- Feb 8, 2007
- Land of Swine and Maple Syrup
This is awesome! Now if only it happened more.
Not forgotten: Navy SEAL gets free house
Charity looking to sign up more wounded veterans
By Jeanette Steele
Originally published June 14, 2012 at 7:27 p.m., updated June 15, 2012 at 7:59 a.m.
From his wheelchair, retired Navy SEAL Elliott Miller raised the American flag at his new house Thursday. His house — all his and his wife’s — mortgage-free.
It lets him know, he said, that the United States remembers his sacrifice.
Miller and his wife, April, received a free home in El Cajon thanks to a partnership between Wells Fargo and Military Warriors Support Foundation, a Texas-based charity that takes foreclosed houses and gives them to veterans wounded in combat.
The injured SEAL was a particularly tough case; it took a year to find a house that could accommodate his wheelchair. Miller was gravely wounded in 2006 in Ramadi, Iraq, when his sniper position was hit by grenade, then he got caught in the blast of an improvised bomb.
He lost part of a leg. Brain injury claimed his ability to speak. Now he communicates by typing, quickly with one thumb, on an iPad, which then voices his words.
“It just means the world to me. It gives me and my family a sense of security, secure in the knowledge that I was not forgotten,” Miller, 34, said Thursday. “My family is safe in secure housing forever, a home that we will not have to think about selling and moving every two to three years.”
More than 180 houses have been delivered to Iraq and Afghanistan veterans over the past two years, including 44 in California, foundation officials said. Banks transfer the deed to the charity, which holds it for three years. After demonstrating good stewardship, the veteran receives the property free and clear.
Wells Fargo has donated 10 houses for veterans since 2009. Military Warriors Support Foundation also works with Bank of America, Chase and GMAC.
Retired Army Lt. Gen. Leroy Sisco, who founded the charity in 2007, said seriously wounded veterans often don’t have the fiscal wherewithal to buy a home.
“They get their retirement pay, but some of them just don’t have the finances to live,” said Sisco, in El Cajon Thursday to hand the Millers a ceremonial key.
“If we can take that worry and pain off the hero, because they are wounded and can’t get a job, we want to make sure that’s a part they don’t have to worry about.”
The Millers, who had been living in military housing, tried to buy on their own. But the San Diego real estate market made it impossible, the retired SEAL said.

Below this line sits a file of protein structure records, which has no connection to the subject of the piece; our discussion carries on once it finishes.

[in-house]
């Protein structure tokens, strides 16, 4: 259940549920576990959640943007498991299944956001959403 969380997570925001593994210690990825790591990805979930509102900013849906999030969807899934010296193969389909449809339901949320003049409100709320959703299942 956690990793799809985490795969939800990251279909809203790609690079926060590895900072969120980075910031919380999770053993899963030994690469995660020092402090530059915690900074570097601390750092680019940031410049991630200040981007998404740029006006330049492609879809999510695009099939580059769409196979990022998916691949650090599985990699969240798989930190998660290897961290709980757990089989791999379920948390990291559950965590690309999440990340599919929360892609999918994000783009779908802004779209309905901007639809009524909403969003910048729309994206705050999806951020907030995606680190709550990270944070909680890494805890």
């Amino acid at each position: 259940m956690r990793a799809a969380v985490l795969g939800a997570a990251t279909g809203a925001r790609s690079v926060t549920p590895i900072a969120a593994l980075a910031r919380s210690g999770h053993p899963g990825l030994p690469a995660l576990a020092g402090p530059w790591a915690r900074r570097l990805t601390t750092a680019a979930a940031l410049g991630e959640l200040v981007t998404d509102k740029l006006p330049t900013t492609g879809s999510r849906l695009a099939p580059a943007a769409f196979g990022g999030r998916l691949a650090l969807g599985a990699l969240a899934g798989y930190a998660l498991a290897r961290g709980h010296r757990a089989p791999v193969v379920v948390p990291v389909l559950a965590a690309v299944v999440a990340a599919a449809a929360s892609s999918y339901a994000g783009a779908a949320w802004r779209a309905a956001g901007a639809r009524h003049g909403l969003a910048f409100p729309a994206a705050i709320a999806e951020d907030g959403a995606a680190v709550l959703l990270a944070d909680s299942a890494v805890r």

Now they have what can only be described as quite a spread.
The two-bedroom hillside house overlooking El Cajon was constructed 64 years ago, according to Wells Fargo property records. It was last sold in 2004 for $565,000.
The bank foreclosed last summer, and the property was sitting empty, needing work on a leaky roof, a weak foundation and a damaged kitchen floor.
Despite artistic touches, such as mosaic tiles and outdoor patios cut into the hill, the house was worth about $225,000 at the time — in a neighborhood where property values had dropped 20 percent in a year.
Wells Fargo covered the bill for repairs and to install metal wheelchair ramps. The bank also remodeled the master bathroom to make it wheelchair friendly. The value of the work was about $140,000, said Tyler Smith, a Wells Fargo vice president.
“You prepaid your debt on this house,” Smith said to Miller, during Thursday’s ceremony. “So I hope you enjoy it.”
An Eagle Scout from Southeast Missouri, Miller enlisted in the Marines from high school. After one tour, he got out and attended college. But after the Sept. 11 attacks, he returned to the recruiter’s office. This time it was the Navy’s elite sea-air-land fighting branch, and two deployments to Iraq.
Miller’s dad, Joe, was his caretaker early in the recovery process. He said from the moment his son awoke from a coma, Elliott wanted to return to San Diego to be near his unit, SEAL Team 5, where he had served as hospital corpsman.
Eventually, after time at hospitals in Texas, Northern California and Nebraska, the SEAL made it back to San Diego, where he reported to the Navy hospital in Balboa Park. One of his physical therapists was a petite blonde named April. They later married and have a 10-month-old son, Joseph.
In 2009, Miller climbed the 103 floors of steps at Chicago's Willis Tower, just to prove he could do it with a prosthetic leg.
April Miller said Thursday that she has plans for a vegetable garden at the new house.
“It’s nice to have something that’s totally accessible for Elliott. There were lots of obstacles before, and now he can get around the house freely,” she said. “It’s also nice because it’s enabled me to stay home with the baby.”